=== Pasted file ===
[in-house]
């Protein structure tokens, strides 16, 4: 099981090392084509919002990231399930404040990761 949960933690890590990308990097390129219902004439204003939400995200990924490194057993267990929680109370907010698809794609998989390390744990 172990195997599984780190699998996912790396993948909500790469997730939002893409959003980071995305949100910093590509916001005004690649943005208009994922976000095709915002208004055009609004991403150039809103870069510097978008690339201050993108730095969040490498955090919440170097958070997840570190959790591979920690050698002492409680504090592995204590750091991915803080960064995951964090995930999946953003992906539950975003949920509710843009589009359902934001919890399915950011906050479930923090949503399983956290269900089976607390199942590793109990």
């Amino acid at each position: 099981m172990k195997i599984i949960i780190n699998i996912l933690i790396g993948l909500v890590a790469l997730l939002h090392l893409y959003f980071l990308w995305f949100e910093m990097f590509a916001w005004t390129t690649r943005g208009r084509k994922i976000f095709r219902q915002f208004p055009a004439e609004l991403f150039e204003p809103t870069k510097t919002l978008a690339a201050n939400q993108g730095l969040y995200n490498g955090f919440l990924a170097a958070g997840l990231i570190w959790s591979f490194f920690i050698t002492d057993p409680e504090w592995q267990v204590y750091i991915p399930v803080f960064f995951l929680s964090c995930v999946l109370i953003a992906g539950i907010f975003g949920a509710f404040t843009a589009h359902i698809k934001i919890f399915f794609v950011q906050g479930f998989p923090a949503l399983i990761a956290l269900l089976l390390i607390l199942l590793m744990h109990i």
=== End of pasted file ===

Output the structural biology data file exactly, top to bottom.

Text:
[in-house]
């Protein structure tokens, strides 16, 4: 099981090392084509919002990231399930404040990761 949960933690890590990308990097390129219902004439204003939400995200990924490194057993267990929680109370907010698809794609998989390390744990 172990195997599984780190699998996912790396993948909500790469997730939002893409959003980071995305949100910093590509916001005004690649943005208009994922976000095709915002208004055009609004991403150039809103870069510097978008690339201050993108730095969040490498955090919440170097958070997840570190959790591979920690050698002492409680504090592995204590750091991915803080960064995951964090995930999946953003992906539950975003949920509710843009589009359902934001919890399915950011906050479930923090949503399983956290269900089976607390199942590793109990």
């Amino acid at each position: 099981m172990k195997i599984i949960i780190n699998i996912l933690i790396g993948l909500v890590a790469l997730l939002h090392l893409y959003f980071l990308w995305f949100e910093m990097f590509a916001w005004t390129t690649r943005g208009r084509k994922i976000f095709r219902q915002f208004p055009a004439e609004l991403f150039e204003p809103t870069k510097t919002l978008a690339a201050n939400q993108g730095l969040y995200n490498g955090f919440l990924a170097a958070g997840l990231i570190w959790s591979f490194f920690i050698t002492d057993p409680e504090w592995q267990v204590y750091i991915p399930v803080f960064f995951l929680s964090c995930v999946l109370i953003a992906g539950i907010f975003g949920a509710f404040t843009a589009h359902i698809k934001i919890f399915f794609v950011q906050g479930f998989p923090a949503l399983i990761a956290l269900l089976l390390i607390l199942l590793m744990h109990i």